This article has been republished with permission from Binance News.
According to Cointelegraph, U.S. surveillance and facial recognition firm Clearview AI has won a court appeal in the United Kingdom after being accused of alleged infractions related to the U.K’s general data protection regulation (GDPR). Originally, the company was fined nearly $10 million for breaches of the U.K.’s GDPR in May of 2022. The recent victory will see that fine rescinded unless the U.K.’s Information Commissioner’s Office (ICO) further appeals the ruling.
Per a U.K. court tribunal led by Tribunal Judge Lynn Griffin, whether Clearview AI ran afoul of GDPR is immaterial due to the jurisdictional limits on applying GDPR to foreign companies. According to court documents released Oct. 17, the U.K’s ICO doesn’t have the jurisdiction to offer GDPR protection to its citizenry in this case. In essence, it appears as though the appeal’s approval sets a legal precedent wherein the U.K. court system’s stance on enforcing GDPR has been relegated to only those companies firmly within the U.K.’s purview.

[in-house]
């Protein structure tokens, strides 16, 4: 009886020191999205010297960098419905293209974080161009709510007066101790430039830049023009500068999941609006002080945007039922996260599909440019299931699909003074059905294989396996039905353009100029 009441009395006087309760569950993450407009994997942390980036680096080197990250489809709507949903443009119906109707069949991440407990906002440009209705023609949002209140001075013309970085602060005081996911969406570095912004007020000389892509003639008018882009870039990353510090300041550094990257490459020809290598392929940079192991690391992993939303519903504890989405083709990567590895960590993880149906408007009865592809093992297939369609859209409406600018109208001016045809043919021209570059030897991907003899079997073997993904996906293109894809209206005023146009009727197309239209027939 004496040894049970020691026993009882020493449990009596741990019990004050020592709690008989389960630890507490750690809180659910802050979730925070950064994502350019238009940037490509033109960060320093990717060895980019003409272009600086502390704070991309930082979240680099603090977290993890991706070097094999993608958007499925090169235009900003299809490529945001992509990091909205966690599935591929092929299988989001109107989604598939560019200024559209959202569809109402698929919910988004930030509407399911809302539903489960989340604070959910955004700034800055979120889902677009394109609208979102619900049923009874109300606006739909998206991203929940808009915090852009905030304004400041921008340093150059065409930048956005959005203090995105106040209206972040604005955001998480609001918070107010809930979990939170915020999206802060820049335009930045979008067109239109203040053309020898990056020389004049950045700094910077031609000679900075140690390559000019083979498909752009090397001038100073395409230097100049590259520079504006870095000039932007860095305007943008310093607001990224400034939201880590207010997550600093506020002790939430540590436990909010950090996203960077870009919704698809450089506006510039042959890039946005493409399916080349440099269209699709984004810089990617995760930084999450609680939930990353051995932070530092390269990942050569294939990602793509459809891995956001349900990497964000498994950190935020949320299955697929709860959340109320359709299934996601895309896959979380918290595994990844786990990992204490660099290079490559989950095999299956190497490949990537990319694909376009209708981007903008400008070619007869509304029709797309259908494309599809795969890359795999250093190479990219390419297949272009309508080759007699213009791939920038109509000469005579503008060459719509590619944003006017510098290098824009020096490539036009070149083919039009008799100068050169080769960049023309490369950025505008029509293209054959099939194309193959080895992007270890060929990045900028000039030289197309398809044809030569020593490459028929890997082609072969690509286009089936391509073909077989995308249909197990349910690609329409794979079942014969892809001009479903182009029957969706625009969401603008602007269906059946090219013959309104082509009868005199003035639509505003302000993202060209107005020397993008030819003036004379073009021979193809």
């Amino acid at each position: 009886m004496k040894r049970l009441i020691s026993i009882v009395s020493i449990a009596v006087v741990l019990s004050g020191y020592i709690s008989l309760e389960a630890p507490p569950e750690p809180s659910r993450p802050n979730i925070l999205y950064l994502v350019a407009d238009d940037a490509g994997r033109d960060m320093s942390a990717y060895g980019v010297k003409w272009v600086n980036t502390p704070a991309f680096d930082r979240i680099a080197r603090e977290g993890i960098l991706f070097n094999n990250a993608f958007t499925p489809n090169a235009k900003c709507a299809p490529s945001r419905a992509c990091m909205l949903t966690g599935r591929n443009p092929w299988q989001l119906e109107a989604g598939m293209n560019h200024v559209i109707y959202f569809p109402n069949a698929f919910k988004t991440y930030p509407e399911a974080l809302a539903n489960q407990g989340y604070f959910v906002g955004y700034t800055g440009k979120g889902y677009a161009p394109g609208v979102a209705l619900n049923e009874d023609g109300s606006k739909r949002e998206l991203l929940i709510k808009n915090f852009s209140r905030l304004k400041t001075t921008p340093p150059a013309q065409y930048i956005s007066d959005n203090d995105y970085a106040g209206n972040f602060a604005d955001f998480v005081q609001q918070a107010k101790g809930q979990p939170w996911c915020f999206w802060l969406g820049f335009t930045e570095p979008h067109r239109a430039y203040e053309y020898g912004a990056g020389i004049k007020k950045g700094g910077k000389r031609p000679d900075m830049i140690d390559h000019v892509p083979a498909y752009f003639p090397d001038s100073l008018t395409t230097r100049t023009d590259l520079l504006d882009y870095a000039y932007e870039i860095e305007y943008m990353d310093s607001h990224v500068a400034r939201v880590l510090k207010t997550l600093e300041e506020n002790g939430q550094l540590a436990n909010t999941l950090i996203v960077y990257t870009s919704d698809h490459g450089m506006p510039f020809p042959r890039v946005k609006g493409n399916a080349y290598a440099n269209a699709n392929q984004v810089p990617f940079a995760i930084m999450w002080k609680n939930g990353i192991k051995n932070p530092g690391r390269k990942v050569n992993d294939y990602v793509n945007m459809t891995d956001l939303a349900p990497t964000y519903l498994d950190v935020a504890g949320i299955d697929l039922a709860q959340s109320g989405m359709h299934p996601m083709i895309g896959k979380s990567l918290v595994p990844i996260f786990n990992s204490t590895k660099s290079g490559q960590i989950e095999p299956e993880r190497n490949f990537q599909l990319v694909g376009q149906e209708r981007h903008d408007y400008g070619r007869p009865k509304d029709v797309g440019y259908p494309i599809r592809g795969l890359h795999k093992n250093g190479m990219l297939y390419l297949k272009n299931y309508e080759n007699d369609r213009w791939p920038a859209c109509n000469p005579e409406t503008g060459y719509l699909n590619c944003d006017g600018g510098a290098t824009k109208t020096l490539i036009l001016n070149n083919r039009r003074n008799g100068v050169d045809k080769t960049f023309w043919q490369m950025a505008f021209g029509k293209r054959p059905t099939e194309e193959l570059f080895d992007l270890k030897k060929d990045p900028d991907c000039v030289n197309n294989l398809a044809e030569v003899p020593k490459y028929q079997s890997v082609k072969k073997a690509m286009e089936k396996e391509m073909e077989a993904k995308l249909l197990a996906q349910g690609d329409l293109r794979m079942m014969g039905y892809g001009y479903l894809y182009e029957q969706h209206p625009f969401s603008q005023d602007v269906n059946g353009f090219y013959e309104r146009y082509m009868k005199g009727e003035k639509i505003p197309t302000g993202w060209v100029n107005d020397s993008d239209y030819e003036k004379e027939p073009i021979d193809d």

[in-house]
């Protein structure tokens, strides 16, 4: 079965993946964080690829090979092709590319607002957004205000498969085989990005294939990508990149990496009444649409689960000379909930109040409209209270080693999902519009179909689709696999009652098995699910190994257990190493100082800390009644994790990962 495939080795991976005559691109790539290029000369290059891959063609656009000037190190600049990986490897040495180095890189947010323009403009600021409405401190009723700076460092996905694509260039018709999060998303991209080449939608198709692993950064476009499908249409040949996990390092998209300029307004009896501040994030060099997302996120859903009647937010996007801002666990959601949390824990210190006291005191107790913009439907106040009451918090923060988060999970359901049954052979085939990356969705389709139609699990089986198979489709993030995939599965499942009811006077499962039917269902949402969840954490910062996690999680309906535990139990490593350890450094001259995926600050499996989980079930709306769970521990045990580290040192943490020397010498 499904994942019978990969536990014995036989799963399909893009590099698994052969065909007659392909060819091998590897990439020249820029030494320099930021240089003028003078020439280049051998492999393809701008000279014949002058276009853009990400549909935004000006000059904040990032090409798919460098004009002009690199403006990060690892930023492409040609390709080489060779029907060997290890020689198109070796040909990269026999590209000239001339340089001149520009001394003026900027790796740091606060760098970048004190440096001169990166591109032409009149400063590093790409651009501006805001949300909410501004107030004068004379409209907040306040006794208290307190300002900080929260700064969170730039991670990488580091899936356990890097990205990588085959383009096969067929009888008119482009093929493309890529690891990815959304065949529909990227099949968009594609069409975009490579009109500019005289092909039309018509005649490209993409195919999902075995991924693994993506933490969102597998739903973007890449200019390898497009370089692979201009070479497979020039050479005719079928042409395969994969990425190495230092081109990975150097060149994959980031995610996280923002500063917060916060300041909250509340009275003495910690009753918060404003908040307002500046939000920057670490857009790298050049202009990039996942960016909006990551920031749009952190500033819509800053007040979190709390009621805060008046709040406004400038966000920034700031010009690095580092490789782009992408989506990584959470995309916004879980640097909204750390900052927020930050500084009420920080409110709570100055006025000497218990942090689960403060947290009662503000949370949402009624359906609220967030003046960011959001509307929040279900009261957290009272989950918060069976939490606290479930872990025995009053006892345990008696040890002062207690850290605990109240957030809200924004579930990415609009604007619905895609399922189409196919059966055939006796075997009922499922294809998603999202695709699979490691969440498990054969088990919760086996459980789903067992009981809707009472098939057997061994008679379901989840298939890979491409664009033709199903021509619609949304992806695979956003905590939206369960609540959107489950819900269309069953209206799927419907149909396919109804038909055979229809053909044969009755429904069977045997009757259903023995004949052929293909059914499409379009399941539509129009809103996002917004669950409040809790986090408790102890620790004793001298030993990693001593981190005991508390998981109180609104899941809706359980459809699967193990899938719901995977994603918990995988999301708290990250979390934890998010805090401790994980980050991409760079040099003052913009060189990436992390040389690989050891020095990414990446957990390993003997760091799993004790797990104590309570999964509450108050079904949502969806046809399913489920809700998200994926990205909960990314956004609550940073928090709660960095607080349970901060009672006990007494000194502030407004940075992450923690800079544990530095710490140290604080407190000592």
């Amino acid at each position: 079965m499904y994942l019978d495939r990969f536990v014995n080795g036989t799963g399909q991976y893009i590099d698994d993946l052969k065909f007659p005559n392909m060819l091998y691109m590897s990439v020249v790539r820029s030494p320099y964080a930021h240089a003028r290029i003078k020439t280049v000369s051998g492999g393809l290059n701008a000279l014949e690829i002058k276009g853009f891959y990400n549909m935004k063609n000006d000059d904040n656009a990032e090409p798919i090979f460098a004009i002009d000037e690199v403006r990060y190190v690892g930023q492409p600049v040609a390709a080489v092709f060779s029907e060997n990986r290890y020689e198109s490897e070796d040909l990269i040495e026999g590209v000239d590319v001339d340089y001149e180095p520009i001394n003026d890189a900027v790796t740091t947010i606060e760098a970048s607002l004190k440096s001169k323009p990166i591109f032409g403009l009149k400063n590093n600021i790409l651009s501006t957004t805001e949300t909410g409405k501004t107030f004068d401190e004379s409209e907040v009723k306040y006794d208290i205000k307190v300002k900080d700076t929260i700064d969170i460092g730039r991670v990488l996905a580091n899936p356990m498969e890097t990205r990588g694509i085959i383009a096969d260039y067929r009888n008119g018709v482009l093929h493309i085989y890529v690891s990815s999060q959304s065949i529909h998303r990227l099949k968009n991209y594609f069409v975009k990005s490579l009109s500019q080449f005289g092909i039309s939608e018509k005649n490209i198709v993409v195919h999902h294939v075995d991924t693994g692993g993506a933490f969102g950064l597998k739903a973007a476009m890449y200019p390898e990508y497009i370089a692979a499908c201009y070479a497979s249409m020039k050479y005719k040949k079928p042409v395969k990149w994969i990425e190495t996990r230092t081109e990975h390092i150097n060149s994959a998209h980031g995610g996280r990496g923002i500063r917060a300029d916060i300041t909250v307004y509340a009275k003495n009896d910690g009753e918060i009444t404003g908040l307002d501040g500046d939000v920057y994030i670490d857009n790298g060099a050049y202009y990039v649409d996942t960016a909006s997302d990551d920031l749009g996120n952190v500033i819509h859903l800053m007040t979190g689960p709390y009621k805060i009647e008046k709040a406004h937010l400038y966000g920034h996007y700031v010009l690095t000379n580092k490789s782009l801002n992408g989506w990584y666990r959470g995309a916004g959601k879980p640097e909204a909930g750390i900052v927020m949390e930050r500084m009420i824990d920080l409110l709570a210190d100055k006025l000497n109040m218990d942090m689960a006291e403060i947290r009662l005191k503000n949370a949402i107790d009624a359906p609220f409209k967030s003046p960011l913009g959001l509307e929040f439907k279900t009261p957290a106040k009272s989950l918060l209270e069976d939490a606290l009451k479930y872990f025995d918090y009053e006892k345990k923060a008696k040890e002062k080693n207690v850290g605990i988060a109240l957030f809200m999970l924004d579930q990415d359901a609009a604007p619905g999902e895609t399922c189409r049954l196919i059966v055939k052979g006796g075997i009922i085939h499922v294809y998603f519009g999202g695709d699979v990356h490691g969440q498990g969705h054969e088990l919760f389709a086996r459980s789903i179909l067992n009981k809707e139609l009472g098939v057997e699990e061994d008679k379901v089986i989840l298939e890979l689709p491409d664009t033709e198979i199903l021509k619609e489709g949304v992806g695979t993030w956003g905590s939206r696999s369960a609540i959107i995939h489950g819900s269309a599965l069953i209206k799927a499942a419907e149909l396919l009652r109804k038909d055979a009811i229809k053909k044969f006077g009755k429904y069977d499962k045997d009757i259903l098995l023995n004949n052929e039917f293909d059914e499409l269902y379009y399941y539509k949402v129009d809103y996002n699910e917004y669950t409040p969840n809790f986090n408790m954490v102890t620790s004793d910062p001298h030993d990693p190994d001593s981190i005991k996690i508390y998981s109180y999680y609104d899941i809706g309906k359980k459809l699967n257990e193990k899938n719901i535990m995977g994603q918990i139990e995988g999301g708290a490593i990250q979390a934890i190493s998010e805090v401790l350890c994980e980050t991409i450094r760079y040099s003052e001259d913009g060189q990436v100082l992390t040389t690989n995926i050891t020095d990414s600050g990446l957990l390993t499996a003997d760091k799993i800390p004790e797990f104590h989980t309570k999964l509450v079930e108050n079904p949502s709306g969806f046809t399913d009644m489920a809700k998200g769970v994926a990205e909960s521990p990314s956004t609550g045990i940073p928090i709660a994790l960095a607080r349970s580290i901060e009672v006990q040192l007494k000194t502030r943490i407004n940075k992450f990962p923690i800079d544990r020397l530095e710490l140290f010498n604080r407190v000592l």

In contrast, Clearview AI has been sued and fined multiple times in Europe via the E.U. ‘s GDPR with fines being levied in France, Italy, and Greece. In Sweden, the local police authority was fined more than $300K for its illegal use of Clearview AI products in 2021. However, regarding these and other judgments, Clearview AI has managed to avoid following the court’s orders in at least some instances. Despite, for example, being fined $20 million for GDPR breaches in France in October of 2022, the company refused payment and was found in breach of that order as of May of 2023.
Currently, Clearview AI holds what appears to be a unique position within the U.S. tech ecosystem. Despite continuing allegations that its software and services violate civil rights and privacy protections afforded all U.S. citizens, the company’s close ties with law enforcement have, according to some experts, afforded it a level of protection inconsistent with U.S. laws against unwarranted surveillance and the Fourth Amendment to the U.S. Constitution. As such, it is nearly impossible for most people to have their data removed from the company’s datasets and systems. Individuals outside of certain U.S. states have, so far, no explicit recourse to have their images, likeness, and other data removed from the company’s dataset.